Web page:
Qatar Emir meets with CONMEBOL chief, FIFA holds rare meeting next week

Qatar Emir Sheikh Tamim bin Hamad Al-Thani. (File photo: AFP)

South American football’s most powerful administrator has met Qatar’s leader just weeks after countries including Argentina and Brazil called for the 2022 World Cup to be extended to 48 teams.

State media in Qatar on Friday said Alejandro Dominguez, president of CONMEBOL and also a FIFA vice-president, and Emir Tamim bin Hamad Al-Thani met in Doha.

“During the meeting they reviewed cooperation between Qatar and the South American Football Confederation and means of developing them,” reported the Qatar News Agency.

“They also reviewed Qatar’s preparations for the 2022 FIFA World Cup and the progress made in the related projects.”

Earlier this month, CONMEBOL formally asked FIFA to introduce the plan to expand team numbers in time for Qatar.

Football’s governing body had already agreed to enlarge the tournament from 32 teams -- which is how many are currently scheduled to play in 2022 -- starting from the next World Cup after Qatar, in 2026. Dominguez made the request in a letter handed to Gianni Infantino.

The FIFA president has called the proposal a “very interesting idea”.

In its only formal response so far, Qatar told FIFA it was “important that discussions are held on the operations and logistics of an increase in size of the tournament in Qatar”. Any increase in size is likely to prove problematic for Qatar.

The 2022 World Cup has already been shortened to 28 days to accommodate the switch to playing the tournament in November and December.

By contrast, the World Cup in Russia this year will be played over 32 days.

Qatar, which says it is spending $500 million a week on the first World Cup to be staged in the Middle East, is currently planning to use eight venues in 2022, four fewer than Russia.

One solution to an expanded tournament may be for Qatar to sanction holding some matches elsewhere in the Gulf. However, that is complicated by the fact Qatar is at the center of a fractious ongoing regional political dispute.

Also this month Qatar’s football association agreed to accept an invitation for its national team to play at next year’s Copa America.

Also, FIFA president Gianni Infantino has summoned the FIFA Bureau to Zurich at short notice to discuss issues arising from the Bogota, Colombia, FIFA Council meeting where he tabled the $25 billion offer for the Club World Cup and Nations League competitions, according to media reports.

In addition, on the agenda will likely be the expansion of the Qatar 2022 World Cup to 48 teams, a report said.

The FIFA Bureau is made up of the six confederation presidents from the AFC, CAF, CONMEBOL, CONCACAF, the OFC and UEFA. Invitations have also been extended to the confederation general secretaries. The meeting will take place early next week.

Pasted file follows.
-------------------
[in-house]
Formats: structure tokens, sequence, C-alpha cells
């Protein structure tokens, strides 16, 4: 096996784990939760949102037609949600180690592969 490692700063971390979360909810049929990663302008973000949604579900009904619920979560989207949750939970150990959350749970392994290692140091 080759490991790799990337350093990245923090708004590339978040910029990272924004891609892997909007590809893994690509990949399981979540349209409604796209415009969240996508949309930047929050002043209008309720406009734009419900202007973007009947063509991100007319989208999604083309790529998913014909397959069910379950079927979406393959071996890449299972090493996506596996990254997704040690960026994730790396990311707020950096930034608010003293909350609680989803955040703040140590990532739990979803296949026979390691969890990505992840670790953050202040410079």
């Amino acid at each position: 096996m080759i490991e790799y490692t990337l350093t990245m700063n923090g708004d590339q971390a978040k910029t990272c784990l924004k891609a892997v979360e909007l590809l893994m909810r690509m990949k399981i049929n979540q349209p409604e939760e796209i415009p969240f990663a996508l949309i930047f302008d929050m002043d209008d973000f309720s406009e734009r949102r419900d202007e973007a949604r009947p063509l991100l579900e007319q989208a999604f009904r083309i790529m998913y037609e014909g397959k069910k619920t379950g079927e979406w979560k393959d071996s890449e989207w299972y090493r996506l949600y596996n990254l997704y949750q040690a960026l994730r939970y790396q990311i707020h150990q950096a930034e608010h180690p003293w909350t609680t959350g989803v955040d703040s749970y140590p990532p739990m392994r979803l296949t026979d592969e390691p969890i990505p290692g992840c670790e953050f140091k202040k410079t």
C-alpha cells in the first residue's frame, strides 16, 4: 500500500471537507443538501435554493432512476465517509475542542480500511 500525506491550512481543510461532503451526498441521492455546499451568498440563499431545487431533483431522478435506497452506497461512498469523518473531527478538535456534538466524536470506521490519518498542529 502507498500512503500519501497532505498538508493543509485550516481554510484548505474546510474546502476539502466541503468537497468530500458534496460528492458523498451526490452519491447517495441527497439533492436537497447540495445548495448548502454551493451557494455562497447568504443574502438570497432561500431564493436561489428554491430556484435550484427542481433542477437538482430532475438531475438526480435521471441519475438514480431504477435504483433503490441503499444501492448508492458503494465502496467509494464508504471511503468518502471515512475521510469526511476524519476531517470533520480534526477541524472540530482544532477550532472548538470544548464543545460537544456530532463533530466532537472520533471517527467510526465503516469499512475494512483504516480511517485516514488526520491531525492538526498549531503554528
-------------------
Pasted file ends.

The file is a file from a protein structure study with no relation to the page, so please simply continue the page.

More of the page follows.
No official agenda has been published for the meeting and it is not clear who will actually be able to attend at such short notice.

The issues on the table have the potential to totally reshape world football’s calendar.

The proposal made by CONMEBOL President Alejandro Dominguez to expand Qatar 2022 has enormous ramifications both for Qatar but also for the geo-politics of the region if Qatar was made to share an expanded World Cup.

That decision could impact on 2026 bidding. If Qatar said no to sharing, and no to 48 teams, the only obvious nation who could step in would be the US (and its United 2026 bid-mates Canada and Mexico).

The report said that the three countries could just shunt forward their 2026 proposal as the 2022 ready-made solution. Also it will spare FIFA controversial ongoing controversial based on accusation against it made by Morocco.

Also, in its December 4 edition, Mexican sports daily Record argues that FIFA is very concerned about the geopolitical situation in Qatar and is already thinking about a plan B for the organization of the 2022 World Cup.

Qatar could be deprived of its World Cup if the conflict continues, according to Record, which explains that the cost and duration of work related to the World Cup are already directly impacted by this geopolitical isolation.

The report also highlights that the reception of teams and supporters could be disrupted in a way that would cause many flights impossible to land.

According to the report, citing sources at FIFA, all this could lead to a redistribution of cards and a reallocation of the World 2022. “But who can benefit from this scenario? It is going to be the trio of United States-Canada-Mexico” it added.

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Last Update: Wednesday, 20 May 2020 KSA 09:51 - GMT 06:51
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